In the present chapter, we introduce a new acoustic wave propagation theory called three-temperature nonlinear generalized magneto-thermoelasticity, and we propose a new boundary element technique for modeling problems of initially stressed multilayered functionally graded anisotropic (ISMFGA) structures using laser ultrasonics, which connected with the proposed theory, where we used the three-temperature (3T) radiative heat conduction equations combined with electron, ion, and photon temperatures in the formulation of such problems. The numerical results are presented graphically to show the effects of three temperatures on the displacement wave propagation in the x-axis direction of ISMFGA structures. The numerical results also show the propagation of the displacement waves of homogenous and functionally graded structures under the effect of initial stress. The validity and accuracy of our proposed model was demonstrated by comparing our BEM results with the corresponding FDM and FEM results.

A brief summary of the paper is as follows: Section 1 introduces the background and provides the readers with the necessary information to books and articles for a better understanding of wave propagation problems in three-temperature nonlinear generalized magneto-thermoelastic ISMFGA structures and their applications. Section 2 describes the formulation of the new theory and introduces the partial differential equations that govern its related problems. Section 3 outlines continuity and initial and boundary conditions of the considered problem. Section 4 discusses the implementation of the new BEM and its implementation for solving the governing equations of the problem to obtain the three temperatures and displacement fields. Section 5 presents the new numerical results that describe the displacement waves and three-temperature waves under the effect of initial stress on the homogeneous and functionally graded structures.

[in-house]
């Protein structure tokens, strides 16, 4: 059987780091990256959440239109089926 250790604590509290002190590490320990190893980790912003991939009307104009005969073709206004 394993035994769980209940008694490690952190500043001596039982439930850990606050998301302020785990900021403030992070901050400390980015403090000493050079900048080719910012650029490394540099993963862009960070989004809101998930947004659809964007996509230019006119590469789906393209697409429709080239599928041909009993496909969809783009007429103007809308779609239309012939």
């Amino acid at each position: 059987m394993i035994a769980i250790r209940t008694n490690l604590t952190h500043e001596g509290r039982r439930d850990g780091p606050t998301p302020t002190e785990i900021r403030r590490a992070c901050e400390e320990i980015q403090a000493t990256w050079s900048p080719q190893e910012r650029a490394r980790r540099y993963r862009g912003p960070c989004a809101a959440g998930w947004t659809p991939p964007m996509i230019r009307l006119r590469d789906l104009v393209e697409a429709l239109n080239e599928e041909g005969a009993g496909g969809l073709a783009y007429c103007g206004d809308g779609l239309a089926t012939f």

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2. Formulation of the problem

Consider a multilayered structure with nfunctionally graded layers in the yz-plane of a Cartesian coordinate. The x-axis is the common normal to all layers as shown in Figure 1. The thickness of the considered multilayered structure and the ith layer is denoted by hand hi, respectively. The considered multilayered structure which occupies the region R=xyz:0<x<h0<y<b0<z<ahas been placed in a primary magnetic field H0acting in the direction of the y-axis.

Figure 1.

Geometry of the FGA structure.

According to the three-temperature theory, the governing equations of nonlinear generalized magneto-thermoelasticity in an initially stressed multilayered functionally graded anisotropic (ISMFGA) structure for the ith layer can be written in the following form:

σab,b+τab,bΓab=ρix+1mu¨aiE1
σab=χ+1mCabfgiuf,giβabiTiT0+τ1ṪiE2
τab=μix+1mh˜aHb+h˜bHaδbah˜fHfE3
Γab=Pix+1muaixbubixaE4

According to Fahmy [10], the 2D-3 T radiative heat conduction equationscan be expressed as follows:

δ1jKαi+δ2jKαiTαirτW¯rτ=cαiρiδ1δ1jTαirττE5

where

W¯rτ=ρiWeITeiTIi+ρiWerTeiTpi+W¯¯,α=e,δ1=1ρiWeITeiTpi+W¯¯,α=I,δ1=1ρiWerTeiTpi+W¯¯,α=p,δ1=Tp3E6

in which

W¯¯rτ=δ2jKαiṪα,ab+βabTα0τ0+δ2ju¨a,b+ρicαiτ0+δ1jτ2+δ2jT¨αQxτE7

and

WeI=ρiAeITe2/3,Wer=ρiAerTe1/2,Kα=AαTα5/2,α=e,I,Kp=ApTp3+BE8

The total energy of unit mass can be described by

P=Pe+PI+Pp,Pe=cαeTei,PI=cαITli,Pp=14cαpTp4iE9